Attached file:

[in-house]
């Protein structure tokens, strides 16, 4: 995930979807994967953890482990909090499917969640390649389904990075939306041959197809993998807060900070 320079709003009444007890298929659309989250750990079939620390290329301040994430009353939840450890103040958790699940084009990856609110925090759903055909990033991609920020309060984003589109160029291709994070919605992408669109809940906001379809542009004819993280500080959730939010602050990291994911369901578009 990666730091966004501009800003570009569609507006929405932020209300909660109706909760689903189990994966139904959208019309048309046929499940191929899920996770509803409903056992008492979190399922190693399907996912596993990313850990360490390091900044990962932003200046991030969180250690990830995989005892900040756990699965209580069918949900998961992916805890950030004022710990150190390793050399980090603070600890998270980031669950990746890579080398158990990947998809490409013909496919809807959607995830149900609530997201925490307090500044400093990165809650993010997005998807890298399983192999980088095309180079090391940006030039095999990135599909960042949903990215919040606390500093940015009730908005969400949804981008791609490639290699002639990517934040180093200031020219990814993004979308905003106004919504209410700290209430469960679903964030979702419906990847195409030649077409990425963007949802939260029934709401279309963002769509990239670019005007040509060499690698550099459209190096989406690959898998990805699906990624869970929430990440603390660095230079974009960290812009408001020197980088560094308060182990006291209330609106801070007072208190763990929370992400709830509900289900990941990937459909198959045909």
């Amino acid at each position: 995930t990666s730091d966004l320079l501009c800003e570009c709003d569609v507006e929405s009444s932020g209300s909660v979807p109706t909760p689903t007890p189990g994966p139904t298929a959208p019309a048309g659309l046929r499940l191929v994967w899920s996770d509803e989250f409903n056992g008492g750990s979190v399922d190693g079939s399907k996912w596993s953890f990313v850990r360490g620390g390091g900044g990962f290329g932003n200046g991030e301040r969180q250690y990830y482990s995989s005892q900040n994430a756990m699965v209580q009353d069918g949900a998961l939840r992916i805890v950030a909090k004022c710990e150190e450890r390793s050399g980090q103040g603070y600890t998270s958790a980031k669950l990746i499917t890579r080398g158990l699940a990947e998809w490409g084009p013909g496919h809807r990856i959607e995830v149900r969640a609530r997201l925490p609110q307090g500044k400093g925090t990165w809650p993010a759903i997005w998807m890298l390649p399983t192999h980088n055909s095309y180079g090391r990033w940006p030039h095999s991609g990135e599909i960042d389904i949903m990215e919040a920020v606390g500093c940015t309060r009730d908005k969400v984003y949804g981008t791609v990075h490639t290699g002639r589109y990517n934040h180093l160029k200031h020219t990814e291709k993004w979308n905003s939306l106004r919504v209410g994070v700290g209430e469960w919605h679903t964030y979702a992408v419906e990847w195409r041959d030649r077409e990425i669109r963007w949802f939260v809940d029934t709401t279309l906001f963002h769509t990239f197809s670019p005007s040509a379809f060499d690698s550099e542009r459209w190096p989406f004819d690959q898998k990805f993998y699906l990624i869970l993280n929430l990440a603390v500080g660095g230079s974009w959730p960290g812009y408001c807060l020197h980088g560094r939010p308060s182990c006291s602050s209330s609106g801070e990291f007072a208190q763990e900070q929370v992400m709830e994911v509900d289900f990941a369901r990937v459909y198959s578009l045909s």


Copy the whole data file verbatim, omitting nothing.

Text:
[in-house]
């Protein structure tokens, strides 16, 4: 995930979807994967953890482990909090499917969640390649389904990075939306041959197809993998807060900070 320079709003009444007890298929659309989250750990079939620390290329301040994430009353939840450890103040958790699940084009990856609110925090759903055909990033991609920020309060984003589109160029291709994070919605992408669109809940906001379809542009004819993280500080959730939010602050990291994911369901578009 990666730091966004501009800003570009569609507006929405932020209300909660109706909760689903189990994966139904959208019309048309046929499940191929899920996770509803409903056992008492979190399922190693399907996912596993990313850990360490390091900044990962932003200046991030969180250690990830995989005892900040756990699965209580069918949900998961992916805890950030004022710990150190390793050399980090603070600890998270980031669950990746890579080398158990990947998809490409013909496919809807959607995830149900609530997201925490307090500044400093990165809650993010997005998807890298399983192999980088095309180079090391940006030039095999990135599909960042949903990215919040606390500093940015009730908005969400949804981008791609490639290699002639990517934040180093200031020219990814993004979308905003106004919504209410700290209430469960679903964030979702419906990847195409030649077409990425963007949802939260029934709401279309963002769509990239670019005007040509060499690698550099459209190096989406690959898998990805699906990624869970929430990440603390660095230079974009960290812009408001020197980088560094308060182990006291209330609106801070007072208190763990929370992400709830509900289900990941990937459909198959045909």
């Amino acid at each position: 995930t990666s730091d966004l320079l501009c800003e570009c709003d569609v507006e929405s009444s932020g209300s909660v979807p109706t909760p689903t007890p189990g994966p139904t298929a959208p019309a048309g659309l046929r499940l191929v994967w899920s996770d509803e989250f409903n056992g008492g750990s979190v399922d190693g079939s399907k996912w596993s953890f990313v850990r360490g620390g390091g900044g990962f290329g932003n200046g991030e301040r969180q250690y990830y482990s995989s005892q900040n994430a756990m699965v209580q009353d069918g949900a998961l939840r992916i805890v950030a909090k004022c710990e150190e450890r390793s050399g980090q103040g603070y600890t998270s958790a980031k669950l990746i499917t890579r080398g158990l699940a990947e998809w490409g084009p013909g496919h809807r990856i959607e995830v149900r969640a609530r997201l925490p609110q307090g500044k400093g925090t990165w809650p993010a759903i997005w998807m890298l390649p399983t192999h980088n055909s095309y180079g090391r990033w940006p030039h095999s991609g990135e599909i960042d389904i949903m990215e919040a920020v606390g500093c940015t309060r009730d908005k969400v984003y949804g981008t791609v990075h490639t290699g002639r589109y990517n934040h180093l160029k200031h020219t990814e291709k993004w979308n905003s939306l106004r919504v209410g994070v700290g209430e469960w919605h679903t964030y979702a992408v419906e990847w195409r041959d030649r077409e990425i669109r963007w949802f939260v809940d029934t709401t279309l906001f963002h769509t990239f197809s670019p005007s040509a379809f060499d690698s550099e542009r459209w190096p989406f004819d690959q898998k990805f993998y699906l990624i869970l993280n929430l990440a603390v500080g660095g230079s974009w959730p960290g812009y408001c807060l020197h980088g560094r939010p308060s182990c006291s602050s209330s609106g801070e990291f007072a208190q763990e900070q929370v992400m709830e994911v509900d289900f990941a369901r990937v459909y198959s578009l045909s």